On the climate front, I did learn that New Zealand really is, relative to us, ahead of the curve. Climate change is much less polarized there: refreshingly, the major political parties on both left and right agree it’s real, human-caused and urgent, even if they disagree on how to address it. They have ambitious conservation and ecological restoration goals and are actually making progress. The country is powered by over 80% renewable energy, and it’s a national point of pride to wear sweaters indoors to save energy. The country is also miles ahead of the U.S. in efforts to address its legacy of colonialism and redress harms done to its indigenous Maori people. After dissolving a former national park and restoring sovereignty over the region to the local iwi, or tribe, Te Urewera became the first natural resource in the world to be granted legal personhood status. Stunning.
But New Zealand is not a utopia. It’s a real place, with real problems. The cities are car-centric, built on floodplains, and full of aging infrastructure. Much of their rural population feels left out and left behind by urban policymakers. Racism and income inequality exist. And clearly they’re not immune to the ravages of climate disasters.
As for my personal hopes? New Zealand didn’t give me any firm answers there either. For the first few weeks, I felt unsettled. Instead of sabbatical giving me answers to my life questions, it seemed to train a giant spotlight on them.
Yet, as the weeks passed, I did get a lot more comfortable with my questions. And I started to realize that asking the right questions might be more important than having all the answers. Perhaps I shouldn’t be asking if I’m doing it all right?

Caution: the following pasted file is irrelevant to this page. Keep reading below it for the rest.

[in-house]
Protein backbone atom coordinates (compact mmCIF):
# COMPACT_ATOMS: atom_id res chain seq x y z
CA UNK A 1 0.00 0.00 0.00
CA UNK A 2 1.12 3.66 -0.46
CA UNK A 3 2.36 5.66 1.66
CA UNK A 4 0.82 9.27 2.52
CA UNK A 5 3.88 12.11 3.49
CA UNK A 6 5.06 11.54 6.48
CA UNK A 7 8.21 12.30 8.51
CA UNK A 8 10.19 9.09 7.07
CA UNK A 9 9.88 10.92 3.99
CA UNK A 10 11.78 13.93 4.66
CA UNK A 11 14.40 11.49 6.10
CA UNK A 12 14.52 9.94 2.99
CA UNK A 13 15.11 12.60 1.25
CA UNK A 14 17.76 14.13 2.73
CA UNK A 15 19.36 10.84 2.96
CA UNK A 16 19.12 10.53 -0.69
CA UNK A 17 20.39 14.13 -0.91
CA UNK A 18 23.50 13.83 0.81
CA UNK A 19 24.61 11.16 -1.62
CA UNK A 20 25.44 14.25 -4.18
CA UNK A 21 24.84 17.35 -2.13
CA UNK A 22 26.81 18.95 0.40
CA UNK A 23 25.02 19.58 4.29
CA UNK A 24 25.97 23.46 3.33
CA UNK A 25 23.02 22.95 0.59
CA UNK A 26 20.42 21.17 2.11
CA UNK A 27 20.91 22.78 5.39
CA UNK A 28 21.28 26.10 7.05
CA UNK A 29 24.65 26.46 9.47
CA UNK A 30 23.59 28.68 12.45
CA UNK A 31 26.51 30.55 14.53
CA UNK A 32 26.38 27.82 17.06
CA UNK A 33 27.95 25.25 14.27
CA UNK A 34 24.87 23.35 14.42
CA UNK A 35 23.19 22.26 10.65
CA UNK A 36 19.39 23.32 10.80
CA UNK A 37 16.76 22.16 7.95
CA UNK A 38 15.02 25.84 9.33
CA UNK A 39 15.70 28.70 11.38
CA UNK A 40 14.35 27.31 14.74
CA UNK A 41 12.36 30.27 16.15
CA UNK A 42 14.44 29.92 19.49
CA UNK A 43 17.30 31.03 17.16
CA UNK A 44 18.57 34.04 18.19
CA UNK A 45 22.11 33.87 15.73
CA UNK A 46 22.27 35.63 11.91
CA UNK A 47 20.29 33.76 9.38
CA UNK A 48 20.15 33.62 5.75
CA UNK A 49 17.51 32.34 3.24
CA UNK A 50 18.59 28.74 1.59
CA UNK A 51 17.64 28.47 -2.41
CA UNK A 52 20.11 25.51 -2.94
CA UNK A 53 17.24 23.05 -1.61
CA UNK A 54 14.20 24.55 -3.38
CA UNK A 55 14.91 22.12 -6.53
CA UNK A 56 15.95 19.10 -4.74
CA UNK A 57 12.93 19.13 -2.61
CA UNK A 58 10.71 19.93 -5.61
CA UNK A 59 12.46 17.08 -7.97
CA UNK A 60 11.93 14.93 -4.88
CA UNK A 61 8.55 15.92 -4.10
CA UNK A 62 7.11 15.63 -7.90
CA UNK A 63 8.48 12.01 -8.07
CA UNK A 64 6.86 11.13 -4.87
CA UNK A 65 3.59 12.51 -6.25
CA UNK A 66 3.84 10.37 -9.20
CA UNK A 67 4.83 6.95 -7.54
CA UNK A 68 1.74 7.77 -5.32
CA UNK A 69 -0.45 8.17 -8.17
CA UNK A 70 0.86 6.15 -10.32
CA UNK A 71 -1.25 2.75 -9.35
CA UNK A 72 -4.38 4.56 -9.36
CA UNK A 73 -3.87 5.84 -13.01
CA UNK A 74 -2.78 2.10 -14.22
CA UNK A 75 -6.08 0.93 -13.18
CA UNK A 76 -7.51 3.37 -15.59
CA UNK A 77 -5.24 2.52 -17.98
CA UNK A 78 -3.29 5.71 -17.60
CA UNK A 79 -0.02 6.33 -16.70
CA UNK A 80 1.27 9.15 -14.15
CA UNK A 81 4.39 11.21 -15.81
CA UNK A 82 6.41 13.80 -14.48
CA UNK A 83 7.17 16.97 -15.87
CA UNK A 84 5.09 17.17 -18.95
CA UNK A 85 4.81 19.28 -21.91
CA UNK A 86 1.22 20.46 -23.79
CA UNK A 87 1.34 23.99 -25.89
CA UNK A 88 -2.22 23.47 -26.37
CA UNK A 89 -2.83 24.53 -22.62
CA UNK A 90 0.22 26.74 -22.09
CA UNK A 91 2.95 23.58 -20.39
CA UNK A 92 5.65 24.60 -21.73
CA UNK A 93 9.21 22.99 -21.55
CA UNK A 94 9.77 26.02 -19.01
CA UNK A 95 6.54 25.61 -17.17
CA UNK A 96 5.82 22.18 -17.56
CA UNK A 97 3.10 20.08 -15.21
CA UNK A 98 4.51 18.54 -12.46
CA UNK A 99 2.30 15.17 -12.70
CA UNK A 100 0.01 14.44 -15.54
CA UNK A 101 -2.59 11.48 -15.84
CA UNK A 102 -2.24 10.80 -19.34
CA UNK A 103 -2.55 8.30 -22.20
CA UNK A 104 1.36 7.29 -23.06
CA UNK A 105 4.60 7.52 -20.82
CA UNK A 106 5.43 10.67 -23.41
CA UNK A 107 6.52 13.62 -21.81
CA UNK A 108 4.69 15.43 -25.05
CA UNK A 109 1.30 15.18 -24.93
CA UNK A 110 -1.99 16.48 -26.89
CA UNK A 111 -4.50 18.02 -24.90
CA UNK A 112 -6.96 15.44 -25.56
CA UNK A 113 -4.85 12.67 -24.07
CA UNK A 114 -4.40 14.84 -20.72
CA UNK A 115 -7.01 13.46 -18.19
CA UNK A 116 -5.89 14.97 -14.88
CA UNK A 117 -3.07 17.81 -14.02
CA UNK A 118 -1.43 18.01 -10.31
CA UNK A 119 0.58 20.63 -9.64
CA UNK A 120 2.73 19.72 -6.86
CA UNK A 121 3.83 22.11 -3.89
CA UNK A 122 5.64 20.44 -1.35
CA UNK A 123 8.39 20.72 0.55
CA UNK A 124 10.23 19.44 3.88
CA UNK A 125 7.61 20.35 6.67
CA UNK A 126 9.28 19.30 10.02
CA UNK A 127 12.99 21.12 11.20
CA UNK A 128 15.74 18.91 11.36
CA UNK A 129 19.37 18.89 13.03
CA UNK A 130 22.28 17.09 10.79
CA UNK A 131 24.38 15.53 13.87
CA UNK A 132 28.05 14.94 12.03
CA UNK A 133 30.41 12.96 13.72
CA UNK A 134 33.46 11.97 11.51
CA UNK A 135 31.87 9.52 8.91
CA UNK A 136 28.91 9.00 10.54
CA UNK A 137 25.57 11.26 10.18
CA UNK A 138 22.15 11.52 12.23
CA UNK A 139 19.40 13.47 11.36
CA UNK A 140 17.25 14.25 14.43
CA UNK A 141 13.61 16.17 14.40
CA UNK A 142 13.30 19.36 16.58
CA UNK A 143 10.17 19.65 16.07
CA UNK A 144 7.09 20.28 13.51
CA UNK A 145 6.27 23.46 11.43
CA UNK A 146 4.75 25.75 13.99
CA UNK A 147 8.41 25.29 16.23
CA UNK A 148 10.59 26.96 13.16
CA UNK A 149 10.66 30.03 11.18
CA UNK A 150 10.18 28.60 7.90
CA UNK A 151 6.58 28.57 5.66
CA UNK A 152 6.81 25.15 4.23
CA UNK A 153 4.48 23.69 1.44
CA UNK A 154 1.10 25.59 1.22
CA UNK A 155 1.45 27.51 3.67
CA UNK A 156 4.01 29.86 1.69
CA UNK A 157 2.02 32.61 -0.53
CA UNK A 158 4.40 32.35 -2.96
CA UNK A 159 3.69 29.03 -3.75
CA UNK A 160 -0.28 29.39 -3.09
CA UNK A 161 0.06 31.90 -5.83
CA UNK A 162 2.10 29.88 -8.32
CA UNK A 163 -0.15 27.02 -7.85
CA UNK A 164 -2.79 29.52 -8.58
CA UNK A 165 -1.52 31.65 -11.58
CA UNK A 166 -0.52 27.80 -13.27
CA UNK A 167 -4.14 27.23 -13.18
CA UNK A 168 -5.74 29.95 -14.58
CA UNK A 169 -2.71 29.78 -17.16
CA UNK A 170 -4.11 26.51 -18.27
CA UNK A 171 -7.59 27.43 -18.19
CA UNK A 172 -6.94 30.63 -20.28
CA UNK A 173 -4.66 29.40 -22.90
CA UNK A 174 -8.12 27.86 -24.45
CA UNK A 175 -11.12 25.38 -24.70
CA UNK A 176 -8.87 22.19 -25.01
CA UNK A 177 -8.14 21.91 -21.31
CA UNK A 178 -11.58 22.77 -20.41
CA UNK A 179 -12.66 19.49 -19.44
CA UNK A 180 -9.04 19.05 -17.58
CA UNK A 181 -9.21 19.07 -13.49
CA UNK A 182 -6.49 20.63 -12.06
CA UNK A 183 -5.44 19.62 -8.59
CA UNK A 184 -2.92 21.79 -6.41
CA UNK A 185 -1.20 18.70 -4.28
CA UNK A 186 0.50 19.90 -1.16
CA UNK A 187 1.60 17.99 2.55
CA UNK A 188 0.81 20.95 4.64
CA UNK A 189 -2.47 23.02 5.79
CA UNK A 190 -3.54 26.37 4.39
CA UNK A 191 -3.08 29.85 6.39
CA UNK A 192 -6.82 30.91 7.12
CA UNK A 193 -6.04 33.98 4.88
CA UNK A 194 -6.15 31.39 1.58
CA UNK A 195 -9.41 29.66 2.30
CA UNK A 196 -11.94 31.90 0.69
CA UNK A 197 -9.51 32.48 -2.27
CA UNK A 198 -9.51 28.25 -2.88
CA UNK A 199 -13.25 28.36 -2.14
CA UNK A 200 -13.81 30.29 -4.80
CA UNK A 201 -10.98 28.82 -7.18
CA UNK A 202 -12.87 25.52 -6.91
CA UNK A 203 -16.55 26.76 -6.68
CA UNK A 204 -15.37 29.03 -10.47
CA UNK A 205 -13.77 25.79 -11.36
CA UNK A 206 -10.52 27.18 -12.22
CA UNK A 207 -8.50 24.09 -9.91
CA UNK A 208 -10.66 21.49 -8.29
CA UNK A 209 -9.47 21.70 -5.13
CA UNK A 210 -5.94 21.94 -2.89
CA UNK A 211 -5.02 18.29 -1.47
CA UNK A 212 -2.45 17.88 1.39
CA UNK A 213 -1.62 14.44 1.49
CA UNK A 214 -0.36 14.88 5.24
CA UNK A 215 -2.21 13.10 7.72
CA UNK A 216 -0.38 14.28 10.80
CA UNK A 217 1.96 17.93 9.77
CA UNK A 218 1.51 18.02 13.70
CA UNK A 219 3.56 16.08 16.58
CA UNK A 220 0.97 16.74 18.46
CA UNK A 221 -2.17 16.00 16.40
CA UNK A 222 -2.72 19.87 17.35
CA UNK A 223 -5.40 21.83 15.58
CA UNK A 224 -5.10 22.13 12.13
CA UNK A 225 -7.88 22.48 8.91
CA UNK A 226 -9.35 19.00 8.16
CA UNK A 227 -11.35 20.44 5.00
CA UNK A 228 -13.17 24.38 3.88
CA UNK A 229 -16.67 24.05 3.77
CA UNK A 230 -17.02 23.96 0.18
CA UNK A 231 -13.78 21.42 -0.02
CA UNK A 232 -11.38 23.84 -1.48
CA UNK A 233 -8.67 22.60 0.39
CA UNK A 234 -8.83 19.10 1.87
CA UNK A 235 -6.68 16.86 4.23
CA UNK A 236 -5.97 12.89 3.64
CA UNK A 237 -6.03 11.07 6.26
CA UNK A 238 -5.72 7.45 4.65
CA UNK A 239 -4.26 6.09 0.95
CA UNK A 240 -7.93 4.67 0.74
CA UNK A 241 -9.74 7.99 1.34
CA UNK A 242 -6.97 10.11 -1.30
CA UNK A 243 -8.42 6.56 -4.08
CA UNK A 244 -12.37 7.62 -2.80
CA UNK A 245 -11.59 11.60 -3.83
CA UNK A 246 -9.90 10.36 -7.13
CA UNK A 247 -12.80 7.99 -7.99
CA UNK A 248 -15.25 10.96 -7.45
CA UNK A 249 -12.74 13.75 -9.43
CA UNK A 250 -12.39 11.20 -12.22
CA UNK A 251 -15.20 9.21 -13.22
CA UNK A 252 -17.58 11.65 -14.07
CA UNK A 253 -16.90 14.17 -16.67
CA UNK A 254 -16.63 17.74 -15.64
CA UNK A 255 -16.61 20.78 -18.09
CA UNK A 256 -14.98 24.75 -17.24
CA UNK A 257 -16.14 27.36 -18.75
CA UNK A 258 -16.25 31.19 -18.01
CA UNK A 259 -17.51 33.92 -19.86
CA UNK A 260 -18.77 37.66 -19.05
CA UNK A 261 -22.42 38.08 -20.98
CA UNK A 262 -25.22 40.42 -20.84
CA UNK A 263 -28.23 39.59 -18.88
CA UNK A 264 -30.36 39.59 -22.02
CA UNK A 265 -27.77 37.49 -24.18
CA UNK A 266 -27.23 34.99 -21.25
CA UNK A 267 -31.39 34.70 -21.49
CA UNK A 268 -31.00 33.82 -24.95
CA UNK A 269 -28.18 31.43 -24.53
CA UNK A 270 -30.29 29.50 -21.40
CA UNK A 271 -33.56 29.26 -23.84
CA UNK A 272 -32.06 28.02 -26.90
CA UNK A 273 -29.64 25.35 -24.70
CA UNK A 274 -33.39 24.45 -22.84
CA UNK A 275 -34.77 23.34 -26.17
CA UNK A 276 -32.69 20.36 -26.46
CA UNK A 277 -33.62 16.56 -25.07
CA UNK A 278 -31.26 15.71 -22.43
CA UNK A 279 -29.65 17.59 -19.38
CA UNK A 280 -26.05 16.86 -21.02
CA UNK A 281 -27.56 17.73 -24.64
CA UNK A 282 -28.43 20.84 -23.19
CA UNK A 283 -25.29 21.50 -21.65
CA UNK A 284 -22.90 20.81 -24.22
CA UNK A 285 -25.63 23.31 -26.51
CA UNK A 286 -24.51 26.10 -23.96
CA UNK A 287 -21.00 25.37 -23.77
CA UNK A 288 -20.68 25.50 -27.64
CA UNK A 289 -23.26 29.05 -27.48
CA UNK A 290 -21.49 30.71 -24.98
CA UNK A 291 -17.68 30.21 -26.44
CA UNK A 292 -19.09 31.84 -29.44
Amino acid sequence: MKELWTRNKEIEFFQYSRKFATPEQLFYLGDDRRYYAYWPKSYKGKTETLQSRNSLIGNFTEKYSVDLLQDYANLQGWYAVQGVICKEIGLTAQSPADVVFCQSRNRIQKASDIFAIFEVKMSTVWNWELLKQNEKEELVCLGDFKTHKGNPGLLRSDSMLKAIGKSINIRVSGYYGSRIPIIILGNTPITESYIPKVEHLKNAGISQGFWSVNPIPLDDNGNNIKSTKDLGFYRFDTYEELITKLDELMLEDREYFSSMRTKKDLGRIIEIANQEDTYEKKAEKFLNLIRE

Back home in Missoula, I’ve been thinking about how this lesson can inform our work on local climate solutions. Here are some of the important questions we at Climate Smart are asking:
How can we focus less on expectations, and more on opportunities?
Or put another way - how can we make sure that our plans have room for ambitious flexibility? Our recent Community Clean Energy Workforce Prize is a great example. Our collaborative Building(s) for the Future initiative strives for low-carbon homes and buildings, yet with myriad paths to get there, how to make progress on this effort has felt murky. Now we have more clarity - let’s say yes to electrification and no to methane gas. We know that a barrier to electrification is a robust and diverse workforce, and opportunities might come our way from new federal funding. Missoula County’s climate action program manager Caroline Bean had a wild idea that a small team of us should jump into a new workforce development effort focused on underserved women. We all took a chance, said yes to this new path, and it’s paying off.
How can we both act with urgency and be in this for the long haul?